Q: After watching and hearing some of the terrible things on the news recently, our 6-year-old son doesn’t want to leave the house. Every time we go outside I can tell he’s scared. How do I go about preparing my son for a world filled with terrible things without shielding him from reality? 

Whenever there is a tragedy in the world and I am called upon to help parents to explain the event or disaster to their children, I start with the same tip: Turn off the TV, the car radio, the computer. Mind your dinner table and phone conversations; your child is listening and watching. When big news happens, young children often don’t hear about it at all. It’s the children first grade and older who might hear about it on the playground or from friends on the block. But we need to do our best not to inadvertently expose our young children to the harsh realities of the world.

If what you say is accurate (“After watching and hearing some of the terrible things on the news … ”),  I have to ask in horror, “What was a 6-year-old doing watching the news?”

Giving you the benefit of the doubt, however, let’s assume (and hope) your son doesn’t really see the news.  It sounds to me like he is picking up scary stuff from somewhere. You need to be a sleuth and figure out what is going on and if it is coming from someone or something in particular.  On top of that, it is my guess that he is a particularly sensitive boy. So it is your job to help him process whatever he has taken in.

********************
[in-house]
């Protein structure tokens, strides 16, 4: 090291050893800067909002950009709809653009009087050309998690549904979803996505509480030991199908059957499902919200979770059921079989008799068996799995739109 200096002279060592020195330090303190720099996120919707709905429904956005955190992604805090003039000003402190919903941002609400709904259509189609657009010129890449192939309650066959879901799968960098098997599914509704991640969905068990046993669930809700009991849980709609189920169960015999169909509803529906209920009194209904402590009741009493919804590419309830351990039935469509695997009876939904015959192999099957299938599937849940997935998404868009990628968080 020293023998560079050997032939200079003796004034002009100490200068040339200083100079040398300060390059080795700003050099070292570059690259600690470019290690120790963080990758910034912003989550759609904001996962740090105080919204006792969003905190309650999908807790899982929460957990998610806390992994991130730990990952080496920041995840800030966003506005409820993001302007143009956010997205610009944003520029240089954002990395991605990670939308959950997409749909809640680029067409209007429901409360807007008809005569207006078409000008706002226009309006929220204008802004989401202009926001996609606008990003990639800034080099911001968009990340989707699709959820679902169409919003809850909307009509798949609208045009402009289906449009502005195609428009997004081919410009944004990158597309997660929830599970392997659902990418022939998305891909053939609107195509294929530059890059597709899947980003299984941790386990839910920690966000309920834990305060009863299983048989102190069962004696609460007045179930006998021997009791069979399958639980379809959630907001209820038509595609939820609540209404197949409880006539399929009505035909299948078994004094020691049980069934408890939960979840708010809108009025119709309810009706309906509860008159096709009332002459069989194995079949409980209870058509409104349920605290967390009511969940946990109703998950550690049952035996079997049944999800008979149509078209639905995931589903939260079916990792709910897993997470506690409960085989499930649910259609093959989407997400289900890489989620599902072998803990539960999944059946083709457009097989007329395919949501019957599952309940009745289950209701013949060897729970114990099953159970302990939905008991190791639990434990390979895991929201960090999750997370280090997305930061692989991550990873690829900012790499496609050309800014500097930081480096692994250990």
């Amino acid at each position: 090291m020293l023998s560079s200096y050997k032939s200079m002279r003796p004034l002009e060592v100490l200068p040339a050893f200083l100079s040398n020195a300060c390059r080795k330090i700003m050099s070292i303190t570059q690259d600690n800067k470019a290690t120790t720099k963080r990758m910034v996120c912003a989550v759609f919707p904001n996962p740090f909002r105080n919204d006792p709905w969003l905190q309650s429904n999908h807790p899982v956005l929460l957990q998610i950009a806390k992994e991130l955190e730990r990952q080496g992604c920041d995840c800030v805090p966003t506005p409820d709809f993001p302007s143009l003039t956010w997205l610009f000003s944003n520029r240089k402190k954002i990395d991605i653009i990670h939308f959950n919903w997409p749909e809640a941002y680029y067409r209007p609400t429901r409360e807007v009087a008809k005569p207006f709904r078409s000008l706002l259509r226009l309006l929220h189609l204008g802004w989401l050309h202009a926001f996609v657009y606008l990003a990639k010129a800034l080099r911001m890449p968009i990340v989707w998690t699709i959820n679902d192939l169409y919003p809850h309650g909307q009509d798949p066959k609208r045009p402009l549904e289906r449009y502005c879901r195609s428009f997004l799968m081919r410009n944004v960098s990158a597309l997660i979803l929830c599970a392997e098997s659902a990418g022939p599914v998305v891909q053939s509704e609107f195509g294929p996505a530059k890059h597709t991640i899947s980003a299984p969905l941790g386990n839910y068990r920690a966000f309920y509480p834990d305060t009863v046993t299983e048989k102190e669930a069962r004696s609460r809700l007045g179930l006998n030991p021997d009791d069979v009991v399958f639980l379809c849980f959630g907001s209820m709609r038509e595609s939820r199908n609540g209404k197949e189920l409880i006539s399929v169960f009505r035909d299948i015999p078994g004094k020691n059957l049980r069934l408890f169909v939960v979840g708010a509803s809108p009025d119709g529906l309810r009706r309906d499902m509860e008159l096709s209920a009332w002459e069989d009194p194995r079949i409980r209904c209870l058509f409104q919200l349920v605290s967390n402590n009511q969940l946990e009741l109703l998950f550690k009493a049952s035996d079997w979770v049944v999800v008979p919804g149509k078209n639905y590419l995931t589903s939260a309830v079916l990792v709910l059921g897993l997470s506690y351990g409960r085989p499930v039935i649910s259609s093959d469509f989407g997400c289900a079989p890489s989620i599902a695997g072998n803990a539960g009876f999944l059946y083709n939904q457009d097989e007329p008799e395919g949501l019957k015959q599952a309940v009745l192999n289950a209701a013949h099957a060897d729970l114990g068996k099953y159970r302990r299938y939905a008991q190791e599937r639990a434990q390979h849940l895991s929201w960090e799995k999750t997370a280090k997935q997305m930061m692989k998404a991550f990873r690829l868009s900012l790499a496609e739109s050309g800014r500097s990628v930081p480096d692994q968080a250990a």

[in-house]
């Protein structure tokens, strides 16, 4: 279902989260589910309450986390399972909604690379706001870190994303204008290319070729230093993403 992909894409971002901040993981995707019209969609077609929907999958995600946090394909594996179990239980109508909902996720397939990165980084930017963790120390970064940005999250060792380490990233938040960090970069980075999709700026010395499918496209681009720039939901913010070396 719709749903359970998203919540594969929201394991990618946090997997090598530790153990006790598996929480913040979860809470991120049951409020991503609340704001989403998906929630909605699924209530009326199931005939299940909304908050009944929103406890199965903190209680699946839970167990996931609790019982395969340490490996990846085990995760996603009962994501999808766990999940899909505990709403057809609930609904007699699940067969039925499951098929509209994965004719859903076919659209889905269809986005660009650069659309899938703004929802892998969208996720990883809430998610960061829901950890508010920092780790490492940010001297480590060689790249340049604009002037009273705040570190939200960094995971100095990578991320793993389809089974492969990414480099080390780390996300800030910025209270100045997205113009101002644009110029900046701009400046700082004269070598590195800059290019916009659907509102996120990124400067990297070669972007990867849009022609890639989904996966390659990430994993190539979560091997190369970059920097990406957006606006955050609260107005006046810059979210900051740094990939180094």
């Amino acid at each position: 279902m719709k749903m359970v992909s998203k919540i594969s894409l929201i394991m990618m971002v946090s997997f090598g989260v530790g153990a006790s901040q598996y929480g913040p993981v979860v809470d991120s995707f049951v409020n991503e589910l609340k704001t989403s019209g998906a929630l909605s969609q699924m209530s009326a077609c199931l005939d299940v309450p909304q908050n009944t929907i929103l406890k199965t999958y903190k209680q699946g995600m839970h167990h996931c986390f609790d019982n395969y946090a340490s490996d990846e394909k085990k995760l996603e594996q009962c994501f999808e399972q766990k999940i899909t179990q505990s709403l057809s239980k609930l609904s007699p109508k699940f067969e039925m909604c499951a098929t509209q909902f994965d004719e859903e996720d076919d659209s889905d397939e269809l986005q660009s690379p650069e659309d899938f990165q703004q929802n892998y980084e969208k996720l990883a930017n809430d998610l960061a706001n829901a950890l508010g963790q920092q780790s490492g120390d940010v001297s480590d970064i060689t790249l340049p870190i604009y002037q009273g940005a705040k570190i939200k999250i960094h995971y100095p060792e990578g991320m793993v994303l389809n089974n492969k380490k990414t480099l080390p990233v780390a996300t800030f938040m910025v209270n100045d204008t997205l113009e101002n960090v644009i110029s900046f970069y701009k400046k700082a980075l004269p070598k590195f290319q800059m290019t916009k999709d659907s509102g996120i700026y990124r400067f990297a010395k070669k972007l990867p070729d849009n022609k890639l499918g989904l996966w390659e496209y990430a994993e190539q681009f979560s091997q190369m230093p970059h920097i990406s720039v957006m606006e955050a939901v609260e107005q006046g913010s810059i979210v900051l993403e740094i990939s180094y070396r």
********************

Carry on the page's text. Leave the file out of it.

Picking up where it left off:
Would that we could protect our children from all the terrors and dangers, all the bad that exists in the world. You and I know that is impossible. Bad things happen, and children tend to pay a whole lot of attention to these. It’s kind of like slowing down to see the car crash. And of course they wonder if it will affect them. Preparing a child for the terrible things that happen in the world reminds me of saying, “OK, get ready, you’re about to get a shot. Here it comes!”  There is just no real way to prepare him. Life and experience will help him to see that he made it through, that he is OK. And he needs to believe that there are always people to take care of him and help him.  Too much emphasis on the existence of bad stuff will only confirm that it’s there and he better watch out.

Rather than explain badness, a better idea would be a view from the other side. Talk to your son about the good in the world. Hearing the news stories of goodness, of kindness, of jobs well done goes a long way in helping a child to learn that most people are good, that the bad stuff is the exception.  Our children need to know about all the safety that exists for us and for them.  Talk to your child about all the ways in which we are safe, all the people whose job it is to keep us safe (peace officers, fire fighters, crossing guards, security guards, etc.).

Finally, if you feel that your child is more frightened and debilitated by his fears than is typical, it might be time for you to consult a pediatric mental health professional. Your pediatrician can help you to locate the right person.